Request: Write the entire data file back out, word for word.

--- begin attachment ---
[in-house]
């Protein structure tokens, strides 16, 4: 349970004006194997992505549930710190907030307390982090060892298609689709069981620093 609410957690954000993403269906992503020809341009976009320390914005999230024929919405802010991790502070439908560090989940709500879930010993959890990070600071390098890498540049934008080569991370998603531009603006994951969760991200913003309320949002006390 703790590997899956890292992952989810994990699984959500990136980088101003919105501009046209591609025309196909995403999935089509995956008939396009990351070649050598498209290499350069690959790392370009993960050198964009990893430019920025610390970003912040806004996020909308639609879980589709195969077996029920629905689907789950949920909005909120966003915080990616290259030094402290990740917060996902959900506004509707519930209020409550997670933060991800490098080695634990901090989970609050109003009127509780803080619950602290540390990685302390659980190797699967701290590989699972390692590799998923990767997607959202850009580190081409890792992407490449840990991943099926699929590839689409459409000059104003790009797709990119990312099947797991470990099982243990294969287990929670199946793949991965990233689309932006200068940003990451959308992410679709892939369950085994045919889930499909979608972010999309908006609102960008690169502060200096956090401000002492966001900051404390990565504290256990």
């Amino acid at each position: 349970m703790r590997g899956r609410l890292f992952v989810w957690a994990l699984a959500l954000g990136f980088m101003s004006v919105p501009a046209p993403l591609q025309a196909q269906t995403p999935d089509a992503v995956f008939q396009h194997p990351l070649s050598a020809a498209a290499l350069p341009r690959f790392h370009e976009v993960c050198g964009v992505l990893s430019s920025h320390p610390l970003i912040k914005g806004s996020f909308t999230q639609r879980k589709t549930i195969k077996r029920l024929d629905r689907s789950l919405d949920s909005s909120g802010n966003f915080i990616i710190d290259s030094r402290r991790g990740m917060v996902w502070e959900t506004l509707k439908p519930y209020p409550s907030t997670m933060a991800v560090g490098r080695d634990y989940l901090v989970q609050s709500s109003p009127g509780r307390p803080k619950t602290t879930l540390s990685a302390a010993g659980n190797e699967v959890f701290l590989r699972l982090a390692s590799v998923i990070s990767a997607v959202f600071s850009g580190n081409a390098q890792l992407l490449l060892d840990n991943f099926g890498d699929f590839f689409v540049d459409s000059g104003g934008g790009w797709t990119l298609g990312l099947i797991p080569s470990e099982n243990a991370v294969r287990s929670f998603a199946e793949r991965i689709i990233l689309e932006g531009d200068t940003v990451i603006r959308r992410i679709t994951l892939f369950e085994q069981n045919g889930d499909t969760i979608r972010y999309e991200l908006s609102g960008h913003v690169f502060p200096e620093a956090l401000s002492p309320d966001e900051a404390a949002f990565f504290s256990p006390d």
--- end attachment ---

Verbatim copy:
[in-house]
């Protein structure tokens, strides 16, 4: 349970004006194997992505549930710190907030307390982090060892298609689709069981620093 609410957690954000993403269906992503020809341009976009320390914005999230024929919405802010991790502070439908560090989940709500879930010993959890990070600071390098890498540049934008080569991370998603531009603006994951969760991200913003309320949002006390 703790590997899956890292992952989810994990699984959500990136980088101003919105501009046209591609025309196909995403999935089509995956008939396009990351070649050598498209290499350069690959790392370009993960050198964009990893430019920025610390970003912040806004996020909308639609879980589709195969077996029920629905689907789950949920909005909120966003915080990616290259030094402290990740917060996902959900506004509707519930209020409550997670933060991800490098080695634990901090989970609050109003009127509780803080619950602290540390990685302390659980190797699967701290590989699972390692590799998923990767997607959202850009580190081409890792992407490449840990991943099926699929590839689409459409000059104003790009797709990119990312099947797991470990099982243990294969287990929670199946793949991965990233689309932006200068940003990451959308992410679709892939369950085994045919889930499909979608972010999309908006609102960008690169502060200096956090401000002492966001900051404390990565504290256990």
């Amino acid at each position: 349970m703790r590997g899956r609410l890292f992952v989810w957690a994990l699984a959500l954000g990136f980088m101003s004006v919105p501009a046209p993403l591609q025309a196909q269906t995403p999935d089509a992503v995956f008939q396009h194997p990351l070649s050598a020809a498209a290499l350069p341009r690959f790392h370009e976009v993960c050198g964009v992505l990893s430019s920025h320390p610390l970003i912040k914005g806004s996020f909308t999230q639609r879980k589709t549930i195969k077996r029920l024929d629905r689907s789950l919405d949920s909005s909120g802010n966003f915080i990616i710190d290259s030094r402290r991790g990740m917060v996902w502070e959900t506004l509707k439908p519930y209020p409550s907030t997670m933060a991800v560090g490098r080695d634990y989940l901090v989970q609050s709500s109003p009127g509780r307390p803080k619950t602290t879930l540390s990685a302390a010993g659980n190797e699967v959890f701290l590989r699972l982090a390692s590799v998923i990070s990767a997607v959202f600071s850009g580190n081409a390098q890792l992407l490449l060892d840990n991943f099926g890498d699929f590839f689409v540049d459409s000059g104003g934008g790009w797709t990119l298609g990312l099947i797991p080569s470990e099982n243990a991370v294969r287990s929670f998603a199946e793949r991965i689709i990233l689309e932006g531009d200068t940003v990451i603006r959308r992410i679709t994951l892939f369950e085994q069981n045919g889930d499909t969760i979608r972010y999309e991200l908006s609102g960008h913003v690169f502060p200096e620093a956090l401000s002492p309320d966001e900051a404390a949002f990565f504290s256990p006390d």